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I am expoloring currently an AutoCAD .NET API to create a dwg files from winform. Is this possible or should I look for another library? Are there any new tutorials of doing so? thanks

Thanks for all your answers .... I will stick with my old DXF implementation, since this is personal project.

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4 Answers

up vote 4 down vote accepted

I think your only choice if you want DWG is to use OpenDesign. If you don't want to pay what that costs, you can write DXF instead. I have used VectorDraw, which does give a reasonable object model, and can export DXF without any extra component (I think), or use OpenDesign to write DWG.

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Bump, I had an impression that AutoCAD .NET API gives that option (to create files). I think I'll stick with my DXF impelementation. –  Jim Feb 16 '11 at 12:06
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Here you have exacly how to do it. AutoCad includes an API for doing that. The problem is that you need to have AutoCad in the computer where your application remains.

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Hi, I already check it out, but it not using AutoCAD .NET API rather an AutoCAD application itself. Is this is an only way? –  Jim Feb 16 '11 at 11:18
Well, I think that what the AutoCad API does is running AutoCad and allowing to control it from another program. It also allows to run AutoCad in Invisible mode. –  Jaime Oro Feb 16 '11 at 11:25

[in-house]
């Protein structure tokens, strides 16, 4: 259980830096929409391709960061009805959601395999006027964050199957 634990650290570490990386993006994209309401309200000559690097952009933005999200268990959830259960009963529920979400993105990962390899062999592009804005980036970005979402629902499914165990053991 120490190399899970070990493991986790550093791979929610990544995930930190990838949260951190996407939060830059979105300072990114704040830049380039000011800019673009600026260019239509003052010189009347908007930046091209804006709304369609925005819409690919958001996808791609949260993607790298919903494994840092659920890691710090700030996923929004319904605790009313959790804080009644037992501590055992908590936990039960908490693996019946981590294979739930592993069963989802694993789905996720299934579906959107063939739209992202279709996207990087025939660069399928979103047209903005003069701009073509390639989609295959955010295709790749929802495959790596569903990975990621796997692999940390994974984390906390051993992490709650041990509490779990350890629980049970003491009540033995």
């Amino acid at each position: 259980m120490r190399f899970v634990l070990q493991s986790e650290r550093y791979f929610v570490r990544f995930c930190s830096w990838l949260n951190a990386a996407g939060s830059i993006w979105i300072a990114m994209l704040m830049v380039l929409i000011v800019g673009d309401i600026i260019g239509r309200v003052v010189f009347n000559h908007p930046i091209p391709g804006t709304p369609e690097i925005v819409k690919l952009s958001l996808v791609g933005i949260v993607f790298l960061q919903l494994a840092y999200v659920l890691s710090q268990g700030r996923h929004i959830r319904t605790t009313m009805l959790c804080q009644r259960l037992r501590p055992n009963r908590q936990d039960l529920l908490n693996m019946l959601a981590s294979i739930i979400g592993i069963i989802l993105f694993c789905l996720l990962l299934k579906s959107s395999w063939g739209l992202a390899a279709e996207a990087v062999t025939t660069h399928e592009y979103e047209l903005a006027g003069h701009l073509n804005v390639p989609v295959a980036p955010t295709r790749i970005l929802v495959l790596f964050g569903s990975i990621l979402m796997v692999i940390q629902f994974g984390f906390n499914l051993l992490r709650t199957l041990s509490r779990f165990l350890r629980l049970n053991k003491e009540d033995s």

So, there is no way to create a Autocad dwg file just using AutoCad API and without AutoCad installed? –  Jim Feb 16 '11 at 11:49
That would be a DWG API, not an AutoCad API. –  Jaime Oro Feb 16 '11 at 12:47
Will, check it out –  Jim Feb 16 '11 at 13:14
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Autodesk sell a library called RealDWG which allow you to read and write dwg file with C# without AutoCAD installed. ~ 2500 € / year.


You can also use DXF, which is easier to read and write (text file). The reference can be found here : http://usa.autodesk.com/adsk/servlet/item?siteID=123112&id=12272454&linkID=10809853

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As mentioned by others, OpenDesign is one possibility. It is, however, prohibitively expensive for small companies; we have started using CadLib, which is far cheaper and seems to do the trick so far. It writes to DXF or DWG, and has fairly good documentation.

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Open Design, used internally in your company, is only U$250, then U$100 per year. opendesign.com/Associate –  CAD bloke Feb 24 '11 at 20:40
Used internally yes; not, however, if you use it in an application that you actually want to sell. –  Joel in Gö Feb 25 '11 at 15:21
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